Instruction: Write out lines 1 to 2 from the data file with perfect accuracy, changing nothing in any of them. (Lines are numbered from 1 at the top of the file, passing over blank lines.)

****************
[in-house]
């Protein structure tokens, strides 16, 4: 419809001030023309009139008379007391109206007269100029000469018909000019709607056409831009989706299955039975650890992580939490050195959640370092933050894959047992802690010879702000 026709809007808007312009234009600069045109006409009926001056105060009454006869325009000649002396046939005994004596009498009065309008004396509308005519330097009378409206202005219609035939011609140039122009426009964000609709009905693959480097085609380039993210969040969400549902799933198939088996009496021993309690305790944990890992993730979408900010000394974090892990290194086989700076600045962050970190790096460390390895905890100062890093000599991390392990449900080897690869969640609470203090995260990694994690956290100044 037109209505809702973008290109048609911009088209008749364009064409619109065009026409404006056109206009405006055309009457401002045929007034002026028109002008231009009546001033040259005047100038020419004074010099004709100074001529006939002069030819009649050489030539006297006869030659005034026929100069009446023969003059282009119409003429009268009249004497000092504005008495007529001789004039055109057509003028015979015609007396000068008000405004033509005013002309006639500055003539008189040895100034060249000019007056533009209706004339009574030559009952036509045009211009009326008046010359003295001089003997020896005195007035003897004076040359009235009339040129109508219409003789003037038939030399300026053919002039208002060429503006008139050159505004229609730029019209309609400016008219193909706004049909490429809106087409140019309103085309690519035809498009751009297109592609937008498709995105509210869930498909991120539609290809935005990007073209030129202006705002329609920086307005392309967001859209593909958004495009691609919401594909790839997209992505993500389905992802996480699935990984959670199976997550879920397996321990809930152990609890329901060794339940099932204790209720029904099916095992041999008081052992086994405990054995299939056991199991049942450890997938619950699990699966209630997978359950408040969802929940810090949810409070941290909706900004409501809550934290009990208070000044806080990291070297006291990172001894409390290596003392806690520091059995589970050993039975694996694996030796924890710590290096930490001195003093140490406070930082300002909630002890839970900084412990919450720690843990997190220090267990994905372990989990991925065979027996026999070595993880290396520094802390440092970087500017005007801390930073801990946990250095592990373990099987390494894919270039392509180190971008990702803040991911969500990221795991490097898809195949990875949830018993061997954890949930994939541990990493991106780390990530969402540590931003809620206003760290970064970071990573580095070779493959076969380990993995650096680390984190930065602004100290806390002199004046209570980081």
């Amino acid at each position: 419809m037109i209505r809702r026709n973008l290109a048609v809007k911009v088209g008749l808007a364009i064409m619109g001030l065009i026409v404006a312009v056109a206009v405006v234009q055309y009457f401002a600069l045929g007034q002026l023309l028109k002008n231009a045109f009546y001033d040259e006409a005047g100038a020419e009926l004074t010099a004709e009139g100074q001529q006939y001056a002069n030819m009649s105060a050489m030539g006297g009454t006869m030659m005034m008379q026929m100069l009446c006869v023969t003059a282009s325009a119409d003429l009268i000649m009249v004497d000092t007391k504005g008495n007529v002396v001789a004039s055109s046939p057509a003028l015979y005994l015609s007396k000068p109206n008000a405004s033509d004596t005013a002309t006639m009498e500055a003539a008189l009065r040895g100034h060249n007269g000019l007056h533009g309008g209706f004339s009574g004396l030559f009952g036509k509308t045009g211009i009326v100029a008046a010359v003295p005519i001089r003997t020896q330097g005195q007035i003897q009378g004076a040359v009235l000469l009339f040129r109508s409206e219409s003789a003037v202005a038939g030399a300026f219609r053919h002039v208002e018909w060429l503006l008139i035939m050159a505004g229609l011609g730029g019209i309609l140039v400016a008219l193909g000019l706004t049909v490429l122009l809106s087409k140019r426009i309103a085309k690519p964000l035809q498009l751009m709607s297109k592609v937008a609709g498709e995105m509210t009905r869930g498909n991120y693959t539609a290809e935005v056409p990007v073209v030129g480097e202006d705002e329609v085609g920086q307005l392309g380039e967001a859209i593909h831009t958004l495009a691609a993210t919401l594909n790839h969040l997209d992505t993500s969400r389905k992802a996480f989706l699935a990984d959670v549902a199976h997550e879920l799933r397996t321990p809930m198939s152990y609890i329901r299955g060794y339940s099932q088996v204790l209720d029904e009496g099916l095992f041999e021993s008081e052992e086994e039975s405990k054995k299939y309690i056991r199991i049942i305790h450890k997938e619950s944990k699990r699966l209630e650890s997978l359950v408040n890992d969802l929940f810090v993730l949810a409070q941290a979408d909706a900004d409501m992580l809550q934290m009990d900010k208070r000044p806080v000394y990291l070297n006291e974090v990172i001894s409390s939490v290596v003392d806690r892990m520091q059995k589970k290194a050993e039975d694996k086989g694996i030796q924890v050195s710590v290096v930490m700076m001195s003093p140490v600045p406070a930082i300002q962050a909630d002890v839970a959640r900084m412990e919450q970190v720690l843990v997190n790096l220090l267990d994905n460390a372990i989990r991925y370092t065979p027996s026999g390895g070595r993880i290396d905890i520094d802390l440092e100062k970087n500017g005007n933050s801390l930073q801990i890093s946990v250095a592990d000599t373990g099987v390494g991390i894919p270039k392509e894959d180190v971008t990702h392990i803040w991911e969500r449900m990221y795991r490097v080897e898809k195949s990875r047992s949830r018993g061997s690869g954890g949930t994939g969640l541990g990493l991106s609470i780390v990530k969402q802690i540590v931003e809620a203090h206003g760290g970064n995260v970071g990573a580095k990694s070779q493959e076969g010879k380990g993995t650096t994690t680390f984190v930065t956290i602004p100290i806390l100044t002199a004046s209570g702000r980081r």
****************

[in-house]
């Protein structure tokens, strides 16, 4: 419809001030023309009139008379007391109206007269100029000469018909000019709607056409831009989706299955039975650890992580939490050195959640370092933050894959047992802690010879702000 026709809007808007312009234009600069045109006409009926001056105060009454006869325009000649002396046939005994004596009498009065309008004396509308005519330097009378409206202005219609035939011609140039122009426009964000609709009905693959480097085609380039993210969040969400549902799933198939088996009496021993309690305790944990890992993730979408900010000394974090892990290194086989700076600045962050970190790096460390390895905890100062890093000599991390392990449900080897690869969640609470203090995260990694994690956290100044 037109209505809702973008290109048609911009088209008749364009064409619109065009026409404006056109206009405006055309009457401002045929007034002026028109002008231009009546001033040259005047100038020419004074010099004709100074001529006939002069030819009649050489030539006297006869030659005034026929100069009446023969003059282009119409003429009268009249004497000092504005008495007529001789004039055109057509003028015979015609007396000068008000405004033509005013002309006639500055003539008189040895100034060249000019007056533009209706004339009574030559009952036509045009211009009326008046010359003295001089003997020896005195007035003897004076040359009235009339040129109508219409003789003037038939030399300026053919002039208002060429503006008139050159505004229609730029019209309609400016008219193909706004049909490429809106087409140019309103085309690519035809498009751009297109592609937008498709995105509210869930498909991120539609290809935005990007073209030129202006705002329609920086307005392309967001859209593909958004495009691609919401594909790839997209992505993500389905992802996480699935990984959670199976997550879920397996321990809930152990609890329901060794339940099932204790209720029904099916095992041999008081052992086994405990054995299939056991199991049942450890997938619950699990699966209630997978359950408040969802929940810090949810409070941290909706900004409501809550934290009990208070000044806080990291070297006291990172001894409390290596003392806690520091059995589970050993039975694996694996030796924890710590290096930490001195003093140490406070930082300002909630002890839970900084412990919450720690843990997190220090267990994905372990989990991925065979027996026999070595993880290396520094802390440092970087500017005007801390930073801990946990250095592990373990099987390494894919270039392509180190971008990702803040991911969500990221795991490097898809195949990875949830018993061997954890949930994939541990990493991106780390990530969402540590931003809620206003760290970064970071990573580095070779493959076969380990993995650096680390984190930065602004100290806390002199004046209570980081």